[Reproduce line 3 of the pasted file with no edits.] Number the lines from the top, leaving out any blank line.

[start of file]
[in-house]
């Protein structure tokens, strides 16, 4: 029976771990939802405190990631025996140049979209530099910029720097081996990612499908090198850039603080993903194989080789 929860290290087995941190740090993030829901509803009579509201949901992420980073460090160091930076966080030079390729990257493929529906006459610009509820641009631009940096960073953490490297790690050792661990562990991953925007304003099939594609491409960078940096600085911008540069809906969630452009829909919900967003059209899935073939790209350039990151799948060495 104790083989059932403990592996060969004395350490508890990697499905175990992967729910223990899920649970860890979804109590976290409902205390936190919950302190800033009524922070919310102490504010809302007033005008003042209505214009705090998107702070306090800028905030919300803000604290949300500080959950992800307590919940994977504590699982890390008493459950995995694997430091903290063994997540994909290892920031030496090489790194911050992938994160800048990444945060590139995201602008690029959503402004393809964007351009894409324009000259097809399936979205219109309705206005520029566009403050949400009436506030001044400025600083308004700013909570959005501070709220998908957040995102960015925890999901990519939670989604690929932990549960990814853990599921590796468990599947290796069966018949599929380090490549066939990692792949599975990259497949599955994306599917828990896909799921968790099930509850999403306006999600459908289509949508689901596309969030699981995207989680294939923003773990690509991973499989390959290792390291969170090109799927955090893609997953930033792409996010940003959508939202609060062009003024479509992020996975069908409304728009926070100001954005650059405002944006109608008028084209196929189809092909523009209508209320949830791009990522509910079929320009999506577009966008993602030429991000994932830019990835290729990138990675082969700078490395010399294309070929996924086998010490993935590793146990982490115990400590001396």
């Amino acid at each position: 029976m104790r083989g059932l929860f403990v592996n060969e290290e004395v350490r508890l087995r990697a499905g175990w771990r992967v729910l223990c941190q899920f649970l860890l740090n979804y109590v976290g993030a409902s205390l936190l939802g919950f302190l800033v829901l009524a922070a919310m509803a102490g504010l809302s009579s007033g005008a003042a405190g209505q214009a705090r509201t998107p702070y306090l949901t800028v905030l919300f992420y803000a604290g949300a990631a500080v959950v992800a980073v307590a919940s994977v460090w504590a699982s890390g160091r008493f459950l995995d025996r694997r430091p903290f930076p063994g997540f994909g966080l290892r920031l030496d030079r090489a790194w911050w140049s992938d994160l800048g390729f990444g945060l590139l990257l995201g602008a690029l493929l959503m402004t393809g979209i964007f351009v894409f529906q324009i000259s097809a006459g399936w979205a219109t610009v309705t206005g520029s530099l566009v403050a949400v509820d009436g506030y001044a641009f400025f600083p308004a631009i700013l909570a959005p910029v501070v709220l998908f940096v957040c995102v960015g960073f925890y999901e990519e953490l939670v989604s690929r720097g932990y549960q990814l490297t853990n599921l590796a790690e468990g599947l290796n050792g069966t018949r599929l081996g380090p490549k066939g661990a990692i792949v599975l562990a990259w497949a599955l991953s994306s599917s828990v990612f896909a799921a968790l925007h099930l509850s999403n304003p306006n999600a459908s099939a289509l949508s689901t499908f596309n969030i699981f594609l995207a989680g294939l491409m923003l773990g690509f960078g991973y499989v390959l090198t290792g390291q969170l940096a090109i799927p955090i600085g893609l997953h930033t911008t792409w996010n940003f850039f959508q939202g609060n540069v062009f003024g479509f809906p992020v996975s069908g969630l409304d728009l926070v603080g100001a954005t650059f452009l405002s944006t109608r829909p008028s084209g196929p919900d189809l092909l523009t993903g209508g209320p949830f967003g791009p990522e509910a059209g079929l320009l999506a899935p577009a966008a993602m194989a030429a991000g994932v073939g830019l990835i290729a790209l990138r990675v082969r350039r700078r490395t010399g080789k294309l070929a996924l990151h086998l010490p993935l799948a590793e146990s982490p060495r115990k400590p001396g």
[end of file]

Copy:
């Amino acid at each position: 029976m104790r083989g059932l929860f403990v592996n060969e290290e004395v350490r508890l087995r990697a499905g175990w771990r992967v729910l223990c941190q899920f649970l860890l740090n979804y109590v976290g993030a409902s205390l936190l939802g919950f302190l800033v829901l009524a922070a919310m509803a102490g504010l809302s009579s007033g005008a003042a405190g209505q214009a705090r509201t998107p702070y306090l949901t800028v905030l919300f992420y803000a604290g949300a990631a500080v959950v992800a980073v307590a919940s994977v460090w504590a699982s890390g160091r008493f459950l995995d025996r694997r430091p903290f930076p063994g997540f994909g966080l290892r920031l030496d030079r090489a790194w911050w140049s992938d994160l800048g390729f990444g945060l590139l990257l995201g602008a690029l493929l959503m402004t393809g979209i964007f351009v894409f529906q324009i000259s097809a006459g399936w979205a219109t610009v309705t206005g520029s530099l566009v403050a949400v509820d009436g506030y001044a641009f400025f600083p308004a631009i700013l909570a959005p910029v501070v709220l998908f940096v957040c995102v960015g960073f925890y999901e990519e953490l939670v989604s690929r720097g932990y549960q990814l490297t853990n599921l590796a790690e468990g599947l290796n050792g069966t018949r599929l081996g380090p490549k066939g661990a990692i792949v599975l562990a990259w497949a599955l991953s994306s599917s828990v990612f896909a799921a968790l925007h099930l509850s999403n304003p306006n999600a459908s099939a289509l949508s689901t499908f596309n969030i699981f594609l995207a989680g294939l491409m923003l773990g690509f960078g991973y499989v390959l090198t290792g390291q969170l940096a090109i799927p955090i600085g893609l997953h930033t911008t792409w996010n940003f850039f959508q939202g609060n540069v062009f003024g479509f809906p992020v996975s069908g969630l409304d728009l926070v603080g100001a954005t650059f452009l405002s944006t109608r829909p008028s084209g196929p919900d189809l092909l523009t993903g209508g209320p949830f967003g791009p990522e509910a059209g079929l320009l999506a899935p577009a966008a993602m194989a030429a991000g994932v073939g830019l990835i290729a790209l990138r990675v082969r350039r700078r490395t010399g080789k294309l070929a996924l990151h086998l010490p993935l799948a590793e146990s982490p060495r115990k400590p001396g």